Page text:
History

On 15 October 2005, the Government of Thailand passed the Royal Decree on Establishment of the Highland Research and Development Institute (Public Organization), HRDI. The decree inaugurated HRDI as responsible for the development of new processes and mechanisms to support and strengthen the Royal Project’s research and development activities. The focus of HRDI lies on sustainable social and economic development in Thai highlands working beyond the existing operating areas of the Royal Project. It provides support to the Royal Project and extends its success throughout the country.

The Establishment

The founding of HRDI is a credit to the success of the Royal Project which was initiated by His Majesty King Bhumibol Adulyadej in 1969 to eradicate opium poppy cultivation, improve hill tribe community livelihoods and rehabilitate Thailand’s highland watershed forests. HRDI works closely with the Royal Project Foundation to encourage the use of technologies and innovations that were already generated by the Royal Project. Integrating and combining them with local and indigenous wisdom and knowledge, and to support the participation of highland communities in the Royal Project’s watershed forest rehabilitation, are one of the most important tasks of HRDI. Besides HRDI’s efforts to eradicate opium and enhance biodiversity and conservation, HRDI also collaborates with international partners to exchange technologies in order to achieve the best and most effective solutions for these highland challenges.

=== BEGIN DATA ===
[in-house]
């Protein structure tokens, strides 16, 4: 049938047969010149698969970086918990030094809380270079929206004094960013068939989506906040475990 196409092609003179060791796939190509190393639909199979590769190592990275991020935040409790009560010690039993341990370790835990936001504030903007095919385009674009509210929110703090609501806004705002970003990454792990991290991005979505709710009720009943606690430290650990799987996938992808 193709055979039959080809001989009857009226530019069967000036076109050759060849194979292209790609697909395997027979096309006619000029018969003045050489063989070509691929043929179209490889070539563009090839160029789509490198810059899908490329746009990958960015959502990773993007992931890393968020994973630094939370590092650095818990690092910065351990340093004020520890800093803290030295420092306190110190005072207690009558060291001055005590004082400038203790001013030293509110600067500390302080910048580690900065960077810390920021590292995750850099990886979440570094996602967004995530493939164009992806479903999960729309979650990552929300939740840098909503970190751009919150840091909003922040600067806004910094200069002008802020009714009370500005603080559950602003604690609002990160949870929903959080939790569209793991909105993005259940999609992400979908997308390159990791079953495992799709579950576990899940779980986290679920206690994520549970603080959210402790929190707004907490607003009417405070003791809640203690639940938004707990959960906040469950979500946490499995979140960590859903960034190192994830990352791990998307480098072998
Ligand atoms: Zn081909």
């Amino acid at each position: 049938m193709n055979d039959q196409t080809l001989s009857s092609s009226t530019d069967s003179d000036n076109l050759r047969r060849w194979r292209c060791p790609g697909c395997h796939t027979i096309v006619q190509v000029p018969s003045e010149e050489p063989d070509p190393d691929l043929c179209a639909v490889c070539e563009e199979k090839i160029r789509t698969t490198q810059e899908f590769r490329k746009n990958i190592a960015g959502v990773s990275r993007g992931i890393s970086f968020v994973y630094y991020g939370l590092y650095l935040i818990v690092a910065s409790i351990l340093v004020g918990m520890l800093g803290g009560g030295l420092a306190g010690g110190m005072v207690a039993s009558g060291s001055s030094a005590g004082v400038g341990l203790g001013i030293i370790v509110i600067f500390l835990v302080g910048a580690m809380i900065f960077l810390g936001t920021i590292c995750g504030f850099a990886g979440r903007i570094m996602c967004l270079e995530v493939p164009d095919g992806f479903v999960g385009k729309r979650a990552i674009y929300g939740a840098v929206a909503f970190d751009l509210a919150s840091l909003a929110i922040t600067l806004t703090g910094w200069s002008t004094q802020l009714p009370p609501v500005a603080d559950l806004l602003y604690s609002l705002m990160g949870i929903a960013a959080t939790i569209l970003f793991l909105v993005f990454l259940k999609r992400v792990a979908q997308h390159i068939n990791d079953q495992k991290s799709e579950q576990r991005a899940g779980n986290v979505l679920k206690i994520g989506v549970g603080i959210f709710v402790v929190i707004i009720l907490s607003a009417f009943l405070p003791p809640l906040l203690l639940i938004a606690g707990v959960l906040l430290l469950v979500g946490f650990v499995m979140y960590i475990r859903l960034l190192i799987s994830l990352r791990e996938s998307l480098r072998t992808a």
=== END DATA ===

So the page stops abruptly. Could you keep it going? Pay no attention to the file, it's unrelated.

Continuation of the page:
Following the inauguration of HRDI in 2005, it was announced on 9 June 2009 that the responsibilities of HRDI should be expanded. Since then, HRDI also manages the Royal Flora Rajapruek and its exhibitions. The Royal Flora Rajapruek is the site of the International Horticultural Exposition that was established in commemoration to His Majesty’s 60th Anniversary of His Accession to the throne and His 80th Birthday in 2006. HRDI organized the activities, exhibitions and facilities promoting green energy and sustainable development. On 23 January 2010, His Majesty the King renamed the Royal Flora Rajapruek to the Royal Park Rajapruek.